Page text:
What are the best aspects of being a doctor of chiropractic? Someone actually did the research on that, and the results are very telling. According to a 2021 survey, here are five top-rated things chiropractors said reflected the “the positive aspects of becoming a chiropractor.”
Results from research studies are one thing. Still, what do individual chiropractors have to say about what they do?
Here are statements from five people who followed their dream of becoming a chiropractor – in their own words.
“I see how my work helps others when my patients bring their children, and they bring their children. I treat many four-generation families.”
– Dr. Brian Predmore, in chiropractic practice since 1989
“Chiropractic as a whole has allowed me to make an impact. I’ve had numerous patients with severe pain and debilitating symptoms come through my office. It’s a great feeling when you see them improve and walk out the door feeling significantly better.”
– Dr. Mark Walters, in practice since 2006
“My work affects others daily. Helping moms have pain-free pregnancies, helping elderly patients continue to do their everyday activities without living in pain, improving range of motion, and overall, boosting the health and well-being of patients during these stressful times!”
– Dr. Brittany Badon, in practice since 2012
“With our education, we’ve been able to positively impact our family, friends, and patients, helping them get back to a place in their lives where they feel happy and alive. They’re able to move better, contribute more, and do things their body once kept them from doing.”
– Dr. Haley Day, in practice since 2008
“I’m most proud of my contribution to the community where I live. I’ve been here a long time, and now I get to see the benefits…like 20 years later, where patients say, “You fixed my son’s back. And now my son’s in the NFL.” There’s something special about rendering relief to people in situations that are really miserable.”
– Dr. Jon Petrick, in practice since 1999
The increased use of chiropractic treatments is due to evidence-based research showing effectiveness for musculoskeletal-related issues and conditions. That’s a way of saying doctors of chiropractic (D.C.s) are a great choice when you have pain concerning muscles, tendons, ligaments, joints, cartilage, and spinal discs. Chiropractors understand the effects these disorders can have on general health and well-being.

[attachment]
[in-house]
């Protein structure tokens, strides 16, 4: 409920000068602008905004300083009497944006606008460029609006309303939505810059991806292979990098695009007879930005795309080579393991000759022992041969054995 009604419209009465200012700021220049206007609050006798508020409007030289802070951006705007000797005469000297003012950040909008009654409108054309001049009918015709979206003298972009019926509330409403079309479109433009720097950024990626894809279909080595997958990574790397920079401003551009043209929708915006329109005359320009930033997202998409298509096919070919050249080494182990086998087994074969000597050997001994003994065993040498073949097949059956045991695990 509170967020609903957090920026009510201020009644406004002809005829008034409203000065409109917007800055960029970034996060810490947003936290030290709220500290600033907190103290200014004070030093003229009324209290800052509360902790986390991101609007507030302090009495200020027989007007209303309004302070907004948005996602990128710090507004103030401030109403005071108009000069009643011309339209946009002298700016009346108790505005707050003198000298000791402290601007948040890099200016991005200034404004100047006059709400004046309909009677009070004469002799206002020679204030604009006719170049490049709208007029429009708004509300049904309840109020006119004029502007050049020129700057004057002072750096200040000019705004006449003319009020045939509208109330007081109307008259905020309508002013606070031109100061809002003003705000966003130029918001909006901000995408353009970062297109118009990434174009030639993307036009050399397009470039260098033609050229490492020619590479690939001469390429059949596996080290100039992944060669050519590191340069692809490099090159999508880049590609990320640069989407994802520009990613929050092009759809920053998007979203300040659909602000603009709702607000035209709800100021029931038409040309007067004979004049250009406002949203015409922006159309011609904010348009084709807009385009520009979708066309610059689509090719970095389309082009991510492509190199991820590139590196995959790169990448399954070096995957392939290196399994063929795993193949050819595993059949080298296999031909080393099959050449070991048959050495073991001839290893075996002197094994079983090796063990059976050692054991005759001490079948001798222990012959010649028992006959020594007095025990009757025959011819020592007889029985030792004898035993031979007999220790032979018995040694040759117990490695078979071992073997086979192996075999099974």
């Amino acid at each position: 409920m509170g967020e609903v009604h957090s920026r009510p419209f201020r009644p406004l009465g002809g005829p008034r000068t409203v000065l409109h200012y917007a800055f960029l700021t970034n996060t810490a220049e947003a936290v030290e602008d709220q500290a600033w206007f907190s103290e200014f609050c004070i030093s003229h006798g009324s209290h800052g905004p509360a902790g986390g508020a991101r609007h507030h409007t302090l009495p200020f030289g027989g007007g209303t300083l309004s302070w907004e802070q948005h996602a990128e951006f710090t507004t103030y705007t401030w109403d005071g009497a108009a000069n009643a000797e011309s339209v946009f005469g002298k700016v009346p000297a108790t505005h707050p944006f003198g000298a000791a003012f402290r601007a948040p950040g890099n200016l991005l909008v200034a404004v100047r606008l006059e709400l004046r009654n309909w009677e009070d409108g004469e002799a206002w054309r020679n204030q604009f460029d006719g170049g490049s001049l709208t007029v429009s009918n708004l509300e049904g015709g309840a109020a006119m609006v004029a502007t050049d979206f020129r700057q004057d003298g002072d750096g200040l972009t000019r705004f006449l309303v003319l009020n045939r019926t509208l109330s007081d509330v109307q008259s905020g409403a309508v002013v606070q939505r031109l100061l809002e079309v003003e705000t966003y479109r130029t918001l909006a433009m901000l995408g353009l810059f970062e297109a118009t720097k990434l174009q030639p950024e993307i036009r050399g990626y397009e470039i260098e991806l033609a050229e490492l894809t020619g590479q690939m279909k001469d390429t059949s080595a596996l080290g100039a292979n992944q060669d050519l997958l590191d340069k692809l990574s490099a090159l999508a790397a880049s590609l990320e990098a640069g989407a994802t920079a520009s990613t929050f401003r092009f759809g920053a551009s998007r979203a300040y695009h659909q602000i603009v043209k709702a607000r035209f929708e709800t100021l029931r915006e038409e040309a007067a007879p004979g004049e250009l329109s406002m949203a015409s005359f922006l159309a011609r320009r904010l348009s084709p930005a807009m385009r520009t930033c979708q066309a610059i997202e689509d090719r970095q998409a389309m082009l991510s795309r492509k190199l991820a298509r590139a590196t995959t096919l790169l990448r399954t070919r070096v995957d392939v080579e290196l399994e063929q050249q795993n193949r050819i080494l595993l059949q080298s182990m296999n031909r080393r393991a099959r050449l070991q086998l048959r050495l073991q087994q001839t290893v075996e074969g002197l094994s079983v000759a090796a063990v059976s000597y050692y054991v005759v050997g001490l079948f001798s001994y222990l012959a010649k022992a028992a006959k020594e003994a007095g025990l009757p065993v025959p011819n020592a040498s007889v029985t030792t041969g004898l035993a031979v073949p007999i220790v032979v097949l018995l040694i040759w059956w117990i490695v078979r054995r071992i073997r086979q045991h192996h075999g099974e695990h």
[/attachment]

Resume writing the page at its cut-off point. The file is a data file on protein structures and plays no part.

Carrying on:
Additional factors in favor of a doctor of chiropractic career include their strong belief in integrative care (specialists working collaboratively to provide the best patient care possible).
One question many ask about becoming a chiropractor is, “So, what’s chiropractic education like?”
Most chiropractic colleges use a trimester system (three academic terms per year). This full-year schedule allows most students to complete their chiropractic degree in about 3.5 years.
Like med school students, chiropractic college students complete more than 4,200 clock hours of classes, lab work, and patient care instruction. Their education includes performing initial patient assessments and creating appropriate treatment/intervention plans.
All during their time in school, chiropractic students undergo rigorous testing. Go here to read about the National Board of Chiropractic Examiners (NBCE) exams.
To apply for admission to a chiropractic college, students must have a minimum of 90 college hours and a cumulative 3.0 or higher GPA. Common undergraduate majors include
Most students who decide to earn a chiropractic degree already have a bachelor’s degree and have had previous success navigating science and math courses. One chiropractic college has an incoming student GPA of 3.27.
The 90 college hours are expected to include 24 hours of life and physical sciences courses, including biology, anatomy, physiology, and general and organic chemistry with lab components.
Aside from fulfilling their desire to care for people, many chiropractors say an appealing reason for becoming a chiropractor is the likelihood of owning a business. That way, they have control of the scope of the practice and days/hours of operation.
More than 50% of chiropractors are owners, either solo or with other chiropractors.
One example of that: Drs. Whitney Haase and Nolan Clausen. They launched their practice, Midwest Movement, when they returned to their native state of Nebraska after graduating from chiropractic college.
“I was raised just a few miles from our practice,” Dr. Haase says. “All our family, my husband and mine, are close to here. I knew that I wanted to be back somewhere in the Omaha metro, and Elkhorn seemed like a perfect small town.”
Finally, the healthcare landscape continues to widen as consumers seek less invasive ways to feel better over their lifetime while also keeping healthcare costs down. In 2021, the U.S. Bureau of Labor Statistics projected an 11% growth rate for chiropractors from 2020 to 2030.
Cleveland University-Kansas City (CUKC) is a nonprofit, private, chiropractic and health sciences university in Overland Park, Kansas, a Kansas City metro suburb.
Our history in chiropractic education began in 1922. Today, CUKC is the only chiropractic university still guided by a founding family member. Nearly 11,000 chiropractors in the U.S. have a doctor of chiropractic degree from our College of Chiropractic.
Becoming a chiropractor puts you on track for a satisfying – and challenging – people-first career as a healthcare practitioner.